Brazil won’t host climate change conference. Why the surprise?

. Nov 28, 2018
Brazil won't host climate change conference. Why the surprise? Jair Bolsonaro's cabinet members believe that climate change is a "Marxist hoax"

On Tuesday (November 27), the Brazilian Ministry of Foreign Affairs announced that it had given up on competing to be the host of COP 25, the United Nations’ annual climate change conference, to be held in November 2019. The alleged reasons are lack of funds and the political transition the country is going through—as President-elect Jair Bolsonaro will be sworn in come January 1st.

Officials from the city of Foz do Iguaçu and the governor-elect of Paraná, Ratinho Junior, sent a letter to Brasilia defending the hosting of the event. The document argued that COP-25 could generate more than BRL 400 million in revenue and bring 35,000 visitors to a country that, despite all its natural beauty, is not attracting too many tourists

</span></p> <p><span style="font-weight: 400;">The announcement provoked reactions within the country. NGO Observatório do Clima said, in an </span><a href=""><span style="font-weight: 400;">official statement</span></a><span style="font-weight: 400;">, that &#8220;it is not the first and certainly will not be the last piece of bad news from Jair Bolsonaro concerning [environmental issues].&#8221; As frustrating as these pieces of news might be, they should not surprise anyone. So far, the president-elect seems to be very much in tune with what he promised during this year&#8217;s campaign.</span></p> <h2>Climate change denial</h2> <p><span style="font-weight: 400;">In Bolsonaro&#8217;s political program, the environment was not an issue. The theme did not have its own section in his manifesto, while the word &#8220;environment&#8221; appeared only once—in an item that talks about agriculture. During the presidential election, he promised to pull Brazil out of the </span><a href=""><span style="font-weight: 400;">Paris Climate Change Accord</span></a><span style="font-weight: 400;">. &#8220;National sovereignty is at stake because it is 136 million hectares that we lose interference over,&#8221; he said, referring to the Amazon rainforest. </span></p> <p><span style="font-weight: 400;">Later he seemed to have </span><a href=""><span style="font-weight: 400;">changed his mind</span></a><span style="font-weight: 400;">, saying Brazil would remain in the agreement—but criticized the treaty. A sign that his government might not officially leave the accord but will not work very hard to honor it. In Mr. Bolsonaro&#8217;s view, the cost of slashing emissions and deforestation would be </span><a href=""><span style="font-weight: 400;">too high</span></a><span style="font-weight: 400;"> for Brazil.</span></p> <p><span style="font-weight: 400;">This hostility towards the environment should not be a surprise to anyone. Mr. Bolsonaro&#8217;s transition team is openly against the idea that the planet is going through climate change. His future Foreign Minister, Ernesto Araújo, believes it is a &#8220;Marxist hoax&#8221;. He considers that “</span><a href=""><span style="font-weight: 400;">globalism is the economic globalization that became controlled cultural Marxism</span></a><span style="font-weight: 400;">.” </span></p> <p><span style="font-weight: 400;">Congresswoman Teresa Cristina, who will head the Ministry of Agriculture, is the leader of the landowner lobby in the House and was nicknamed the &#8220;Poison Pin-up&#8221; for being one of the fiercest defenders of a bill which </span><a href=""><span style="font-weight: 400;">loosens regulations on the use of pesticides</span></a><span style="font-weight: 400;"> (which has yet to go to the floor). </span></p> <h2>Like Donald, like Jair</h2> <p><span style="font-weight: 400;">It is reasonable to assume that the current government, by withdrawing from hosting COP 25, is following the requests of the future government. Mr. Araújo is aligned with sectors that defend a nation’s sovereignty over any idea of “global governance”—a concept according to which international laws would establish guidelines to be followed by countries. Thus, multilateral treaties and conferences are rejected.</span></p> <p><span style="font-weight: 400;">This is another area in which Mr. Bolsonaro&#8217;s government seems to mimic the Donald Trump way of conducting a government. Last year, the American president </span><a href=""><span style="font-weight: 400;">withdrew his country from the Paris Accord,</span></a><span style="font-weight: 400;"> prompting criticism from pretty much everywhere around the globe. </span></p> <p><span style="font-weight: 400;">For anyone who has been paying attention, withdrawing from COP-25 makes a whole lot of sense if you follow Jair Bolsonaro&#8217;s logic. Even NGO Observatório do Clima admits, in the same statement, that the announcement is &#8220;unfortunate, yet not surprising.&#8221;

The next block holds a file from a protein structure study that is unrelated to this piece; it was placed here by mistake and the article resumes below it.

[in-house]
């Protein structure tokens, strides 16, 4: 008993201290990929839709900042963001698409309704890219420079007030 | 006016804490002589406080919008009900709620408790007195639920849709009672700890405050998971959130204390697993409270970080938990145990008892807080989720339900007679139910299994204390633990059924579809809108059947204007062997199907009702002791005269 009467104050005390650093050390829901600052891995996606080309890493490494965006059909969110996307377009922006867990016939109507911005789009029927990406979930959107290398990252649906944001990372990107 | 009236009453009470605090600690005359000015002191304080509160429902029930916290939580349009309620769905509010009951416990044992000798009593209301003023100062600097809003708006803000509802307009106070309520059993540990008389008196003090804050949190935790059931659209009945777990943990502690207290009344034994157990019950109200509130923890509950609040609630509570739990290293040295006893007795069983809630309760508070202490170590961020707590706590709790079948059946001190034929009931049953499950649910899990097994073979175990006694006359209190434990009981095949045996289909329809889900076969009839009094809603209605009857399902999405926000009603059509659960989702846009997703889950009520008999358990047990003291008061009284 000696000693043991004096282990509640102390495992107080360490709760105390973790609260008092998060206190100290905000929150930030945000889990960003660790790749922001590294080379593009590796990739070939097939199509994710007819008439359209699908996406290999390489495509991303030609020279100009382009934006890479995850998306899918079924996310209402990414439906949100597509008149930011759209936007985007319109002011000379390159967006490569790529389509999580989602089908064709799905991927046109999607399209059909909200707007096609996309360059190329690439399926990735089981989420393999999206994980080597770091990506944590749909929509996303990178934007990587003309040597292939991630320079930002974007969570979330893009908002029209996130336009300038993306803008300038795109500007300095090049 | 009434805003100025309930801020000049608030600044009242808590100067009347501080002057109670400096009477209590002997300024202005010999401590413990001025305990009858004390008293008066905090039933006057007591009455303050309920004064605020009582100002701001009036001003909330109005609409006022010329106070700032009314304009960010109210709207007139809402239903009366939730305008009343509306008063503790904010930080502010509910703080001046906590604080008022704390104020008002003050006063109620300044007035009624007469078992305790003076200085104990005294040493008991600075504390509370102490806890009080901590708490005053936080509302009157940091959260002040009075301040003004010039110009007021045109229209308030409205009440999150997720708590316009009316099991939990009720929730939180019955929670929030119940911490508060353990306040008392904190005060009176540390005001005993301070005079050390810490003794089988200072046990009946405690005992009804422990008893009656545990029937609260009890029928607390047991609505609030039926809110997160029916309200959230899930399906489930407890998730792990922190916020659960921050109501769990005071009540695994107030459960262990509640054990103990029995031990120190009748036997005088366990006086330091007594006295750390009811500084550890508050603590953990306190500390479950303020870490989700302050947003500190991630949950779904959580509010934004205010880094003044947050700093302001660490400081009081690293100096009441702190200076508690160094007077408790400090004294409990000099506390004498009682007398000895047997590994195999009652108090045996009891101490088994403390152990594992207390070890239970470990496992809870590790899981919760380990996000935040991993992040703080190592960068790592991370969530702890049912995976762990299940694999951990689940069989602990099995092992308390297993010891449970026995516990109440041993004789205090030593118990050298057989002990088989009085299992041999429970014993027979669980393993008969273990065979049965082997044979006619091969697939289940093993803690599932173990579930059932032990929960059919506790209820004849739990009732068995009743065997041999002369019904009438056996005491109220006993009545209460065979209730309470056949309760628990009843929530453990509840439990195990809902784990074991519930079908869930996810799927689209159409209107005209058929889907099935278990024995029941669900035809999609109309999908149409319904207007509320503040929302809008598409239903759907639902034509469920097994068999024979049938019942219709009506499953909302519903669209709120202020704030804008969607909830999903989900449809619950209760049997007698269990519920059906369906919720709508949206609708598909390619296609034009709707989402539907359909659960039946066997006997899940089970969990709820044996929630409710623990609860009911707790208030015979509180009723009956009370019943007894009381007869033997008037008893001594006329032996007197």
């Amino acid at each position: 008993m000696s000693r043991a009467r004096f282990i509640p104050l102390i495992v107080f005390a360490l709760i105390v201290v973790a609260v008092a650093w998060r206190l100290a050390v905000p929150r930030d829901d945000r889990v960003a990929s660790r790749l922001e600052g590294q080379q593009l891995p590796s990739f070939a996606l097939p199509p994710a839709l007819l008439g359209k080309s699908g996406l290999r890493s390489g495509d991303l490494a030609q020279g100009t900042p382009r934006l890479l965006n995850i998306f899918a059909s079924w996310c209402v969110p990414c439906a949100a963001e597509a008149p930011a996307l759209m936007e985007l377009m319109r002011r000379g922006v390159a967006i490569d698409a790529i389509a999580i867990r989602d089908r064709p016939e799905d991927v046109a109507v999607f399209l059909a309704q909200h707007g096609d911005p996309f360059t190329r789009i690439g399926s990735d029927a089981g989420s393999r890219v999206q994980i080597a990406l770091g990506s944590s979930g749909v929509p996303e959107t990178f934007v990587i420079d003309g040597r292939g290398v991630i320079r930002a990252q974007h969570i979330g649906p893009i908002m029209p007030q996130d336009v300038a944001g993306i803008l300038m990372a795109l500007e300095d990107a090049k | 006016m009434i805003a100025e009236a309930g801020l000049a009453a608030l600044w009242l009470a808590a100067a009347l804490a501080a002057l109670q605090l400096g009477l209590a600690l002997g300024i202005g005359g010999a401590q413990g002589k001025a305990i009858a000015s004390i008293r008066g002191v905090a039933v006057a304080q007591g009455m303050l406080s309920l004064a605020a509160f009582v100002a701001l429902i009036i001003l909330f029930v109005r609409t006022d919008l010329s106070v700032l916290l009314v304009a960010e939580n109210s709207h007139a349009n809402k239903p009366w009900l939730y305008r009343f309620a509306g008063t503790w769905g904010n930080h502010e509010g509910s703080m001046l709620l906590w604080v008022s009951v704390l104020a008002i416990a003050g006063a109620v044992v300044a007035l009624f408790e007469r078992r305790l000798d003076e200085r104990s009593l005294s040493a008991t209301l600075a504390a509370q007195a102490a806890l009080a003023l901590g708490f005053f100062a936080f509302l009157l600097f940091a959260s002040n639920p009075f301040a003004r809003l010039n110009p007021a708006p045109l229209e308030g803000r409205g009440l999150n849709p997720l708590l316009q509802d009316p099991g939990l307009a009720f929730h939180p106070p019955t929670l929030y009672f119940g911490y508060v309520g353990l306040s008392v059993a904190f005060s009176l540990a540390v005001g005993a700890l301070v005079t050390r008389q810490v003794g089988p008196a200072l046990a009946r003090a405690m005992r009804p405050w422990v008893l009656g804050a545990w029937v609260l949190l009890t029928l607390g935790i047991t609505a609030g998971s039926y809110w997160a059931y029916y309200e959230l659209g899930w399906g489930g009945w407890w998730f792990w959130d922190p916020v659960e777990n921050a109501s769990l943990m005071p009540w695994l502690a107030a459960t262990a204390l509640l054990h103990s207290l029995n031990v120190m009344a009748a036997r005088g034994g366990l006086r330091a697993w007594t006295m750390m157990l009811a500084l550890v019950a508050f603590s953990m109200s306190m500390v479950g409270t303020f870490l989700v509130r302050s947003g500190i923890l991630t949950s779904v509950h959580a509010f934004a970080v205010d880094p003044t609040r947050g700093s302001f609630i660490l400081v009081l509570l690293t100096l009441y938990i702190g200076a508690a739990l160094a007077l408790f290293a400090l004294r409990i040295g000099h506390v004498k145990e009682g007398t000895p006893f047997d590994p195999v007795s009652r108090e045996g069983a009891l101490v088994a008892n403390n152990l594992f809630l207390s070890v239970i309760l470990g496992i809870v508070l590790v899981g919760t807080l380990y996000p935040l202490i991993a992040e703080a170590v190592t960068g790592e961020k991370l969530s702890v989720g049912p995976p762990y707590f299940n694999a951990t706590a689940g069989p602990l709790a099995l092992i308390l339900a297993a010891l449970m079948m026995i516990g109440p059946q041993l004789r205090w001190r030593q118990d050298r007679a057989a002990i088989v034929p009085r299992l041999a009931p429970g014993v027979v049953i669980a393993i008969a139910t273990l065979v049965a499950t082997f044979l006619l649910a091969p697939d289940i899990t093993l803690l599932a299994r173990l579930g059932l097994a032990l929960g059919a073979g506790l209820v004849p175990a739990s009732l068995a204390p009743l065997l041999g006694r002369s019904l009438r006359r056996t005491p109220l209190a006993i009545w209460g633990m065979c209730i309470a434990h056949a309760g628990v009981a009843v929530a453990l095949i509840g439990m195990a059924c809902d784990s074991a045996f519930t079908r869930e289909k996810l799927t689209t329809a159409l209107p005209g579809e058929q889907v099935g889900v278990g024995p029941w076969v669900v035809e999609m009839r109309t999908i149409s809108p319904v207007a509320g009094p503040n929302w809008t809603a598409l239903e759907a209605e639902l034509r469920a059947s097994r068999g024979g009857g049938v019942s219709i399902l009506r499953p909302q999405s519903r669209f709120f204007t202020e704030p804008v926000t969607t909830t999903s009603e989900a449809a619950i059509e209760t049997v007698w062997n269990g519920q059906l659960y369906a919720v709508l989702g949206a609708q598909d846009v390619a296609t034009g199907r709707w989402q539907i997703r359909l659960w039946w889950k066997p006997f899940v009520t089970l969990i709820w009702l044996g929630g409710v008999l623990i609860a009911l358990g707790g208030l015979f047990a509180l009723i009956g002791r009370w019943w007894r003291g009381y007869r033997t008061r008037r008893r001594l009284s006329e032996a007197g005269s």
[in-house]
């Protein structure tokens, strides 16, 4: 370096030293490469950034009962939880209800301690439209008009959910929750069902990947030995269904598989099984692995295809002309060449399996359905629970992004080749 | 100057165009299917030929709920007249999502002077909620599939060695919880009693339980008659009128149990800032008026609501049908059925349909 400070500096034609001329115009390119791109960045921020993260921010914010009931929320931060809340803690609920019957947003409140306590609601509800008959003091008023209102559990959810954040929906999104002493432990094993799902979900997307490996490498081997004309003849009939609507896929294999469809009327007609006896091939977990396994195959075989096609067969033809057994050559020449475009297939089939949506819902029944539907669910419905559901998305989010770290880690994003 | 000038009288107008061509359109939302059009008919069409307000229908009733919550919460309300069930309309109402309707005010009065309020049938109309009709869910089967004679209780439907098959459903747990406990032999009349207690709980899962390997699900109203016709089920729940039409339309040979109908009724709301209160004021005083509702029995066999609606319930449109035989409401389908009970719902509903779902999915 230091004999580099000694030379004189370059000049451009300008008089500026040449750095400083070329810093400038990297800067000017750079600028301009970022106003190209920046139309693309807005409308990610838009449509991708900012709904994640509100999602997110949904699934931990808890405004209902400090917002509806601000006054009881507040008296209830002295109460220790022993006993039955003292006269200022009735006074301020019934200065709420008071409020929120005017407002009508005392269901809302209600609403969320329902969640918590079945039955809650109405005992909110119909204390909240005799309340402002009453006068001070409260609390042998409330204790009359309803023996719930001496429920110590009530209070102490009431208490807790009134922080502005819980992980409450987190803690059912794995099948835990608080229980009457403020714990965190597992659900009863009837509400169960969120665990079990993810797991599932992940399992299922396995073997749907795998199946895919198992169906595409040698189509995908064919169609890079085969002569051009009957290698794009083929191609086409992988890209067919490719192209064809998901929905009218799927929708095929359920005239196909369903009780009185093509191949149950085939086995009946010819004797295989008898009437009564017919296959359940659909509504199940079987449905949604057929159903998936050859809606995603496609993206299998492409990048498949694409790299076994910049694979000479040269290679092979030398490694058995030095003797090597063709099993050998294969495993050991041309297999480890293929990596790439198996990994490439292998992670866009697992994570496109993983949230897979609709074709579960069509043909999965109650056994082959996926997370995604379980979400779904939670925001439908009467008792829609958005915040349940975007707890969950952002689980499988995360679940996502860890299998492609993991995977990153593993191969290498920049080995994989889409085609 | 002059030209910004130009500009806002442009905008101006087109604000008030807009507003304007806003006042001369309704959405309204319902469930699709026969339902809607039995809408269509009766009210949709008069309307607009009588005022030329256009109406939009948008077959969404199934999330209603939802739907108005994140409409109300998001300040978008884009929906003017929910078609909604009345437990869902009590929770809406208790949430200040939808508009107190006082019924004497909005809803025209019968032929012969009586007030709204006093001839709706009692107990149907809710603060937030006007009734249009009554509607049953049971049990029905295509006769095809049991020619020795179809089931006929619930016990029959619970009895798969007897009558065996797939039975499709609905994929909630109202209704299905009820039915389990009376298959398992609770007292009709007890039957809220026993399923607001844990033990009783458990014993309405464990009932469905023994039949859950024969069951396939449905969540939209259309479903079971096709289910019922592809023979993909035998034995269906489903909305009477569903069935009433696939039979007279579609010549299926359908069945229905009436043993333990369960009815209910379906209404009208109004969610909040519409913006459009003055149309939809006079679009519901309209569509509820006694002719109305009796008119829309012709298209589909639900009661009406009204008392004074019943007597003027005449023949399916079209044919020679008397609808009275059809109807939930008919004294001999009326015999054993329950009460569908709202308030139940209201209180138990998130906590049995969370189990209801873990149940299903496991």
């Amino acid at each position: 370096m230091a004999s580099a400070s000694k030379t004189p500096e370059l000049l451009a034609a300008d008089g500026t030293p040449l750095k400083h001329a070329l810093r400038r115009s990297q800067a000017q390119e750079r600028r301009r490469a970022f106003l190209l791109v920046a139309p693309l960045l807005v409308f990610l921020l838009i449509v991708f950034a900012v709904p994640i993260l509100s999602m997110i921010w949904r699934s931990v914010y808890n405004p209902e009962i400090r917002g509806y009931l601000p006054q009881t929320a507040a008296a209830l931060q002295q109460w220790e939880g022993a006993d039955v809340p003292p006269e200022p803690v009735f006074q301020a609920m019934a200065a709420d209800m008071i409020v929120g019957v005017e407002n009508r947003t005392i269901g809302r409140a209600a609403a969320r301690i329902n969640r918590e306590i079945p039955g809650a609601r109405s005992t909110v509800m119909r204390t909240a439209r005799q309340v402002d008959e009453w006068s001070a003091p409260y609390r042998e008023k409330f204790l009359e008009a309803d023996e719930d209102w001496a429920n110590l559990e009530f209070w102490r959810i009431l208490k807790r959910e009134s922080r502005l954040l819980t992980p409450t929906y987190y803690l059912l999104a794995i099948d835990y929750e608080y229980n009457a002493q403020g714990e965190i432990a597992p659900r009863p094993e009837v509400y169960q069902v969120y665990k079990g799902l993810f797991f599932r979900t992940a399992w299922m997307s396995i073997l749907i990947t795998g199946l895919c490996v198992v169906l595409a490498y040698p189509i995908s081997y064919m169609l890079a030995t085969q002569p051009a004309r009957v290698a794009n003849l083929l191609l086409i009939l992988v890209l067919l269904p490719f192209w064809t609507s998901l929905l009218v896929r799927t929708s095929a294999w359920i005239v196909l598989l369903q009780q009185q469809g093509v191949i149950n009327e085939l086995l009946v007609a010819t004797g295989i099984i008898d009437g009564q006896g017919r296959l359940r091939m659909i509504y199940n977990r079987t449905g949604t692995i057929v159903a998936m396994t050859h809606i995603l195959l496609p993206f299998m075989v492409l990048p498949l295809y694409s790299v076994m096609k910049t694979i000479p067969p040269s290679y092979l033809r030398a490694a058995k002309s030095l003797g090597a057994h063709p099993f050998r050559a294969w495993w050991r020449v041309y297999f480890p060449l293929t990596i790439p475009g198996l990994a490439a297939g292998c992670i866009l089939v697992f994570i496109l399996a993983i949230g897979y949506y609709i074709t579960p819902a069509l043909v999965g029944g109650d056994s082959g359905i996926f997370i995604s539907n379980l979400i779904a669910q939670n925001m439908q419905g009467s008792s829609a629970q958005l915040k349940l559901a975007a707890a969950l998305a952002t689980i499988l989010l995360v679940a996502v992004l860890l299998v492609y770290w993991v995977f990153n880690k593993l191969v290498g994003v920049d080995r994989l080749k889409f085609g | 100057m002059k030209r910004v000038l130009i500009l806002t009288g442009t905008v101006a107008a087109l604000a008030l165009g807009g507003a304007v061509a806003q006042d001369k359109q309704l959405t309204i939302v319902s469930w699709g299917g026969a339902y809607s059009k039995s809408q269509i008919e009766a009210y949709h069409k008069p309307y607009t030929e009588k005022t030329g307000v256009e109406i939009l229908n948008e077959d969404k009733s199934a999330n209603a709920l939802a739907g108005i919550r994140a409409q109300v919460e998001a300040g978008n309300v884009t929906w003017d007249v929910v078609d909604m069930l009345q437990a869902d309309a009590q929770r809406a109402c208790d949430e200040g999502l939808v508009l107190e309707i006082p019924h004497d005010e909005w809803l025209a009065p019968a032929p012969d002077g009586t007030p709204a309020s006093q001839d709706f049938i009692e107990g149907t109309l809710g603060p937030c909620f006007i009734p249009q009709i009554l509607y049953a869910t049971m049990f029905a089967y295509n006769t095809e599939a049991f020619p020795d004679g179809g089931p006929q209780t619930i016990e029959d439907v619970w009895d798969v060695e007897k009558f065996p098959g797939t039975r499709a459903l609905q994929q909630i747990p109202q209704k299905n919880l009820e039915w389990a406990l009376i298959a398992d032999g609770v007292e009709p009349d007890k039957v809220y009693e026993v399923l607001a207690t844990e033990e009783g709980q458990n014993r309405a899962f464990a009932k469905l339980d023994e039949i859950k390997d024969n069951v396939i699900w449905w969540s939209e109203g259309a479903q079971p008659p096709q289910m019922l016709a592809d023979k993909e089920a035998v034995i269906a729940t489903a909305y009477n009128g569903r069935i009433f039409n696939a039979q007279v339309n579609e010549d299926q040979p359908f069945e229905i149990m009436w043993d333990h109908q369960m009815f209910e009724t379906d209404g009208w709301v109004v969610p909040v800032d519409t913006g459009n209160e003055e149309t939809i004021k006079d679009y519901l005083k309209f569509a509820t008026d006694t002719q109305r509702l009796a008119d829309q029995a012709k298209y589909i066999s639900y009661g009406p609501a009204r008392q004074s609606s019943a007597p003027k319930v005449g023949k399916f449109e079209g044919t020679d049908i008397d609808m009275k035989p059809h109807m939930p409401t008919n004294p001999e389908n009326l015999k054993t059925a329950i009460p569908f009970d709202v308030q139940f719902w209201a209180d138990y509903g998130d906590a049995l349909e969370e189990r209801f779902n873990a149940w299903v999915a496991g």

Diogo Rodriguez

Rodriguez is a social scientist and journalist based in São Paulo.

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